Anyway, that is now 5 sunny activations on the run. Such good luck cannot continue can it?

Summit of Scald Law, trig point and a walker (one of many).

Carnethy Hill in middle distance, Allermuir Hill SS-171 in the far distance. The snow line is about 350m here.

Thinsulate hat + Polar buff + buff + 2 fleeces + Down Jacket = acceptably warm!

Scald Law from the car.

Total driven: 40miles, total walked: 5km, total ascent: 285m


Good report

again love the photos :smile:


Thanks for the nice report and the pictures, Andy.
I liked very much seeing those slightly snowed mountains and yourself with the winter SOTAing clothes on.

Thanks for the nice flowers for the EA2 active people in the SOTA programme. As you probably know, we, the Basque people, have been born, lived and died in this little corner around the Western Pyrenees mountains between France and Spain for long, very long time. Experts are not even able to tell where the basque language comes from. It looks like we’ve been here almost for ever. Mountains are all over most of our beautiful territory, and they have been the way of living for many of our ancestors over the centuries, as well as, more recently, a way to get fit, a challenge to conquer their summits and a pleasure to be delighted with the magnificent views from them and the fact of being in nature.
Two of the TOP world’s mountaneers are Basque from EA2:
Juanito Oiarzabal, Basque from EA2/VI area, Spain’s 1st and World’s 6th man having conquered the fourteen 8000 meters high mountains in our planet.
Edurne Pasaban, Basque from EA2/SS area, World’s 1st woman having conquered the fourteen 8000 meters high mountains in our planet.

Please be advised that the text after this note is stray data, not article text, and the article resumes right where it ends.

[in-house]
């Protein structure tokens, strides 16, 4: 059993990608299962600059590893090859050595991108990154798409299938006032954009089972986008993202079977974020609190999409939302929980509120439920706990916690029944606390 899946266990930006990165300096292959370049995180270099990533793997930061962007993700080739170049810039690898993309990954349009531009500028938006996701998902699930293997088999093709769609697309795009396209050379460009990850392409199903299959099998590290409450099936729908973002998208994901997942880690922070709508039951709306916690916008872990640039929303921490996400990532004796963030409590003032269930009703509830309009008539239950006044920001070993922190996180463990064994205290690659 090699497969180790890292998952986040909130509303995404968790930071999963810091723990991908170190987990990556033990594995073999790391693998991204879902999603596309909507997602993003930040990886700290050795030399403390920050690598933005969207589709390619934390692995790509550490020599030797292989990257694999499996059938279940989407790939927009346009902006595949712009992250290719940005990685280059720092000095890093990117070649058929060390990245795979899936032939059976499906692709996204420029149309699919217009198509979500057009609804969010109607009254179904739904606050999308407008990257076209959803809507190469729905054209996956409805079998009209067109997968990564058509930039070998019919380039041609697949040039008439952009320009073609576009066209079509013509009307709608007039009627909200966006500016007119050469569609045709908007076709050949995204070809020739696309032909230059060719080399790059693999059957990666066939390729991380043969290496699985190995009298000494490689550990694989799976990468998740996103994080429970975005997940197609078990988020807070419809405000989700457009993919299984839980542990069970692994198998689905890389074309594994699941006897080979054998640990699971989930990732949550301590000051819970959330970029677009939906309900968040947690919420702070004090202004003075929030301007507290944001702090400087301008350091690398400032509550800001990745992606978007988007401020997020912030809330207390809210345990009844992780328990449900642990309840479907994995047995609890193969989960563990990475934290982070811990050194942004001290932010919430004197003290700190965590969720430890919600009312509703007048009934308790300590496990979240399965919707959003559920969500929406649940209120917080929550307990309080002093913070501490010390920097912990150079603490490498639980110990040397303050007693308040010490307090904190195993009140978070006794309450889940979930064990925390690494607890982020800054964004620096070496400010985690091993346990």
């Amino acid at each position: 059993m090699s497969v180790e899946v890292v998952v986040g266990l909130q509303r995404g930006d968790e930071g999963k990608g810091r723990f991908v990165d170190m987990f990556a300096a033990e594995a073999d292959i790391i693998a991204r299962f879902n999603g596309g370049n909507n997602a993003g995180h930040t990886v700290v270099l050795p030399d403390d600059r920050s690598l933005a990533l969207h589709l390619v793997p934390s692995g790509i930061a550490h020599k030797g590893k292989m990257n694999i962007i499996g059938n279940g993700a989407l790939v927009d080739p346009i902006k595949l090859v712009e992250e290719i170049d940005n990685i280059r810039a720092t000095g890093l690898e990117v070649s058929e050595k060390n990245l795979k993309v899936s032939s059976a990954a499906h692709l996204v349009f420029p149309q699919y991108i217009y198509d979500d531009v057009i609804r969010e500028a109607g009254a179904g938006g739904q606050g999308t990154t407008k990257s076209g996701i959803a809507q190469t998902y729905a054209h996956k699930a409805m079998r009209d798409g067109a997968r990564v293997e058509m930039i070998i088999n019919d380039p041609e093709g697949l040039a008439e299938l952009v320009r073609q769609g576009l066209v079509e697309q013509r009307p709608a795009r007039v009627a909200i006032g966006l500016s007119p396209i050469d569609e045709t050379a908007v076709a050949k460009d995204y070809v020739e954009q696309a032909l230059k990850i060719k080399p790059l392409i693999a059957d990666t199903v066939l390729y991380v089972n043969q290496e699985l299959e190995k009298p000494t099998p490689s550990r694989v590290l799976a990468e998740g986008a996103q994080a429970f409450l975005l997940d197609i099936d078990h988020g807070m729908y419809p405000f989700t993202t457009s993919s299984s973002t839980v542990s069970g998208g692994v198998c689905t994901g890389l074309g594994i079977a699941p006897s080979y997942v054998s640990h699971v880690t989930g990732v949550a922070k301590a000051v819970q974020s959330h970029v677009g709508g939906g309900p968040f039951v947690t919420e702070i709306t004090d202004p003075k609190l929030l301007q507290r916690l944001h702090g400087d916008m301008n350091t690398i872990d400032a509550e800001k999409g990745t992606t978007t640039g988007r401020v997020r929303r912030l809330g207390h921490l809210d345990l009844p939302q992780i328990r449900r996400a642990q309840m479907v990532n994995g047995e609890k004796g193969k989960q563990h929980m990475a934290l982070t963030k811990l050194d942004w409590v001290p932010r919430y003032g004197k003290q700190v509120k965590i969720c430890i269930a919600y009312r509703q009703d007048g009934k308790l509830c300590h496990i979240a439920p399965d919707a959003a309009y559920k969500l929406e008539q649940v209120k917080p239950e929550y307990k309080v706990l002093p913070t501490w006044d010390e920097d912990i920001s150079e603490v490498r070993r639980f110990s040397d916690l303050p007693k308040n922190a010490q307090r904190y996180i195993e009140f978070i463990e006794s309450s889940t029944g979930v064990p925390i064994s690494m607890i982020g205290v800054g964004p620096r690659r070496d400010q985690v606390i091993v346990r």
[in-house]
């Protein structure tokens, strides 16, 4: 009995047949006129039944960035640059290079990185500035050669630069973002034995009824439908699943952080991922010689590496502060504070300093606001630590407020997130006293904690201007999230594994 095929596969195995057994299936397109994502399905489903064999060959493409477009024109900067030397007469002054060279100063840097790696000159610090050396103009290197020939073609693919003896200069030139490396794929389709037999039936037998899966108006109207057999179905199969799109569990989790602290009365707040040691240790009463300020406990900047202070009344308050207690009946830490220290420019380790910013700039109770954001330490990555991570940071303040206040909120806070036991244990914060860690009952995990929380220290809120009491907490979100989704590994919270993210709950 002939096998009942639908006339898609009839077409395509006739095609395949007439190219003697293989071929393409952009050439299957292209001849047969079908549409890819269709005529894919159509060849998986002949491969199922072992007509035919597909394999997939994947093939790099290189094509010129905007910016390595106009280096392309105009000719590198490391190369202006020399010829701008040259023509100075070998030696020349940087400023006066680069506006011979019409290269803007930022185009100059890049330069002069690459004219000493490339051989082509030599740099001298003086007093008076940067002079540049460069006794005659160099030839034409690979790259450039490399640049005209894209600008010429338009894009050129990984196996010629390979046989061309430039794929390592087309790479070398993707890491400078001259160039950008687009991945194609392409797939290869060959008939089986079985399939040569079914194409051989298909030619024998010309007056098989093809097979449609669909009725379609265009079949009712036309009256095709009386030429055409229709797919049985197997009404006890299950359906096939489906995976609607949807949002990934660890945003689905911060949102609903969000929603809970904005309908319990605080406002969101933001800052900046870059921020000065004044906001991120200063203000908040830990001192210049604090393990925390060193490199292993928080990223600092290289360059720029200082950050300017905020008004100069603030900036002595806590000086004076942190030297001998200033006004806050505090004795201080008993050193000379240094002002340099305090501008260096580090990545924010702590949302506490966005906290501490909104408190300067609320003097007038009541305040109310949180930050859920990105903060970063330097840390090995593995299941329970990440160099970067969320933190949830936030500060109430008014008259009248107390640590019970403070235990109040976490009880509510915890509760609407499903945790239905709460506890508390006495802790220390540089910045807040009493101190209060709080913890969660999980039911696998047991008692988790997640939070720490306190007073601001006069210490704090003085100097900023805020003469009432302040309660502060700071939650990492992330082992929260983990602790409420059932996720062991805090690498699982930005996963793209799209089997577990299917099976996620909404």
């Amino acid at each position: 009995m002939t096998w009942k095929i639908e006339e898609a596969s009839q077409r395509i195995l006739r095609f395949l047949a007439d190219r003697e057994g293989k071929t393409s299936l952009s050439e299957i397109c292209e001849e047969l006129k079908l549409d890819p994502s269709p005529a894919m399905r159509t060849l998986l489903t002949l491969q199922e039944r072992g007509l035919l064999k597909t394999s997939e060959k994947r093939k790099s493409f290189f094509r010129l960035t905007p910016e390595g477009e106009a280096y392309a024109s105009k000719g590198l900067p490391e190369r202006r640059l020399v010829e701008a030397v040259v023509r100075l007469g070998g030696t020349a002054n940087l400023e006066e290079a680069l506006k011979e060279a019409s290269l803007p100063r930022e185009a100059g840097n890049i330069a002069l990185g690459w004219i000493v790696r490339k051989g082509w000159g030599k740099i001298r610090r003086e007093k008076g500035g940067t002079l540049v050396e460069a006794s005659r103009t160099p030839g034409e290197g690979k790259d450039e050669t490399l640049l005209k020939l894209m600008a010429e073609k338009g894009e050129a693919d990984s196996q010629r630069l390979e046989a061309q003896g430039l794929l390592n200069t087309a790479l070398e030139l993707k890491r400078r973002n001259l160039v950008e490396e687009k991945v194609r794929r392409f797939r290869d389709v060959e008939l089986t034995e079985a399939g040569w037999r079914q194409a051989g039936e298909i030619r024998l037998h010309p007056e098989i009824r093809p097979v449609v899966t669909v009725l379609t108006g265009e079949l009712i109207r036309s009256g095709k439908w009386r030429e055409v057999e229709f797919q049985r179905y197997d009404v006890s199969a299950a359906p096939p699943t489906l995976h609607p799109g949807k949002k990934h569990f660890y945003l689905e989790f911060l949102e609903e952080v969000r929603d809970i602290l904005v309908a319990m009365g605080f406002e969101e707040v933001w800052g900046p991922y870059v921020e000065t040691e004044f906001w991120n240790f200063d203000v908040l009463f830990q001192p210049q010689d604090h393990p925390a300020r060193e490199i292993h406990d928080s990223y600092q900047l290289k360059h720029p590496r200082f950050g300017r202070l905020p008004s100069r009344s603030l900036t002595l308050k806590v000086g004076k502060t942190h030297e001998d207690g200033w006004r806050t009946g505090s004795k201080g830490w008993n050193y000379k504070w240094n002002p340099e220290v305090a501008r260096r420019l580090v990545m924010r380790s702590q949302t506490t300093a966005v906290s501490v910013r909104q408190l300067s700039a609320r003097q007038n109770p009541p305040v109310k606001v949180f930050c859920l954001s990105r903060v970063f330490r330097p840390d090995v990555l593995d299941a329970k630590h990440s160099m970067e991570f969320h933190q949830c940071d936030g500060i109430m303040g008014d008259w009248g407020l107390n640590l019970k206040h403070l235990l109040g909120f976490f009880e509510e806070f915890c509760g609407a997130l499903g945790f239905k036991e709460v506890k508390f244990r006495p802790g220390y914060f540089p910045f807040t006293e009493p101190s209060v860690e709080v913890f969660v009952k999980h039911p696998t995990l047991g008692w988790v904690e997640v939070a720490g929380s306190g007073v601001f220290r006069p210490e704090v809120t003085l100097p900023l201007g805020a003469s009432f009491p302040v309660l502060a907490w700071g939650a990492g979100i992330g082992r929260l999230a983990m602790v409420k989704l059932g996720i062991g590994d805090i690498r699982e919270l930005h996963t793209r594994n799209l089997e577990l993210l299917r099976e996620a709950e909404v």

Many among us are passionate with mountaineering.
We have many mountaineering clubs and associasions here.
Love, passion for mountains and challenges must be part of our DNA.
This same passion is deployed while playing our hobby and the SOTA program, either chasing or activating. We are a competitive people too and love competition.
I don’t want to be longer, but let me tell you before finishing off that we’ll have to figure out some way to chase you and be chased by you on 2m FM as well :wink:
Best 73 de Guru - EA2IF

Excellent report and photos as usual Andy…

Ain’t that the truth. My crampons have not been used in anger, because Paul and I usually bring rain and above zero temperatures to Scotland, but the one occasion that we did need them (Queensberry SS-072) we left them in the car!

We are coming up in a few weeks time to sort that problem out!!! BTW, take your photos when you arrive at the summit, not after sitting in the cold for an hour - your selfie says it all. :slight_smile:

73, Gerald G4OIG

You are right indeed, Andy, here we call “agua de Bilbao” (Bilbao water) to that also known as Champagne :wink:

No he always looks like that :smiley:

Ah well, Andy didn’t look like that back in 2007 when I met him. Must be the ravages of time. :wink:

Indeed, I have just found this on Flickr from the weekend when you stopped at our contest site. This is from Craignaw SS-096 which, as everyone who has climbed it knows, is quite a tough walk through some of Dumfries and Galloway “best” ground. It dates from October 2007.

You can see that I have a majestically huge belly which is much smaller now. Also I had significant more hair colour!

Hmmm, in 2007 I had significantly more hair, let alone more hair colour. Must stop kidding myself and update my avatar sometime :wink:

Great pix, Andy.
I only need occasional reminders about how lucky we are to have the mild winters we have here. At 540m ASL we very rarely get snow - and only one day in an odd winter. But then, our latitude is 35S, not 55N +/- qrm.

73 Andrew vk1da/vk2uh

Hi Andy,

I enjoyed ‘walking with you’ up this one while sitting in the warmth. Nice report and looks like a nice roundy hill though quite a way to walk. The continentals do seem to have a different approach to us and I think it’s because there are too many signposts over there and almost none here. I was tapped on the shoulder by a German girl top of Macdui in thick fog. ‘I am lost.’ She had no map, no compass and had got separated from her companion.

Enjoy your Christmas, 73, John.